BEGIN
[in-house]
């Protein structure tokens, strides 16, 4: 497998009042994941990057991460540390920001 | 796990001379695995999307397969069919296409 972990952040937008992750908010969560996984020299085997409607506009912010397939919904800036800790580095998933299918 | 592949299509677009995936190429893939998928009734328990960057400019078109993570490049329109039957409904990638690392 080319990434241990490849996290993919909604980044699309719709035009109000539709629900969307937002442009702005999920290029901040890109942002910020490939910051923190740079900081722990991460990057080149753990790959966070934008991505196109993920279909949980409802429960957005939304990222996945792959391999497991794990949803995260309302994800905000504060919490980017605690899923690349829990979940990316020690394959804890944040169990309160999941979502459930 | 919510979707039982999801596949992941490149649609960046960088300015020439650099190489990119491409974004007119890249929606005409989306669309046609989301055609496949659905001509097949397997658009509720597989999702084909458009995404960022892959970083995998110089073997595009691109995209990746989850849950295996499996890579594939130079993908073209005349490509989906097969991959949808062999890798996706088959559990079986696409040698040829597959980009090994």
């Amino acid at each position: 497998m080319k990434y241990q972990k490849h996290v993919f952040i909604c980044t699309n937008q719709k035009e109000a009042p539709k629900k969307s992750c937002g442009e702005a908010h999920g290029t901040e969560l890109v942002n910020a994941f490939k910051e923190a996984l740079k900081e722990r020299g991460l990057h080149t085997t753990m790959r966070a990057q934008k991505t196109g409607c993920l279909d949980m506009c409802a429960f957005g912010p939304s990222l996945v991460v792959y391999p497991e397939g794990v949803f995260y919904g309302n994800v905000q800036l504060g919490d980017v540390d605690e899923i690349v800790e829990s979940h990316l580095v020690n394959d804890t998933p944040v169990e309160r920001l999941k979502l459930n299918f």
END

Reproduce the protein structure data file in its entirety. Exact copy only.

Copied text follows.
[in-house]
């Protein structure tokens, strides 16, 4: 497998009042994941990057991460540390920001 | 796990001379695995999307397969069919296409 972990952040937008992750908010969560996984020299085997409607506009912010397939919904800036800790580095998933299918 | 592949299509677009995936190429893939998928009734328990960057400019078109993570490049329109039957409904990638690392 080319990434241990490849996290993919909604980044699309719709035009109000539709629900969307937002442009702005999920290029901040890109942002910020490939910051923190740079900081722990991460990057080149753990790959966070934008991505196109993920279909949980409802429960957005939304990222996945792959391999497991794990949803995260309302994800905000504060919490980017605690899923690349829990979940990316020690394959804890944040169990309160999941979502459930 | 919510979707039982999801596949992941490149649609960046960088300015020439650099190489990119491409974004007119890249929606005409989306669309046609989301055609496949659905001509097949397997658009509720597989999702084909458009995404960022892959970083995998110089073997595009691109995209990746989850849950295996499996890579594939130079993908073209005349490509989906097969991959949808062999890798996706088959559990079986696409040698040829597959980009090994």
């Amino acid at each position: 497998m080319k990434y241990q972990k490849h996290v993919f952040i909604c980044t699309n937008q719709k035009e109000a009042p539709k629900k969307s992750c937002g442009e702005a908010h999920g290029t901040e969560l890109v942002n910020a994941f490939k910051e923190a996984l740079k900081e722990r020299g991460l990057h080149t085997t753990m790959r966070a990057q934008k991505t196109g409607c993920l279909d949980m506009c409802a429960f957005g912010p939304s990222l996945v991460v792959y391999p497991e397939g794990v949803f995260y919904g309302n994800v905000q800036l504060g919490d980017v540390d605690e899923i690349v800790e829990s979940h990316l580095v020690n394959d804890t998933p944040v169990e309160r920001l999941k979502l459930n299918f």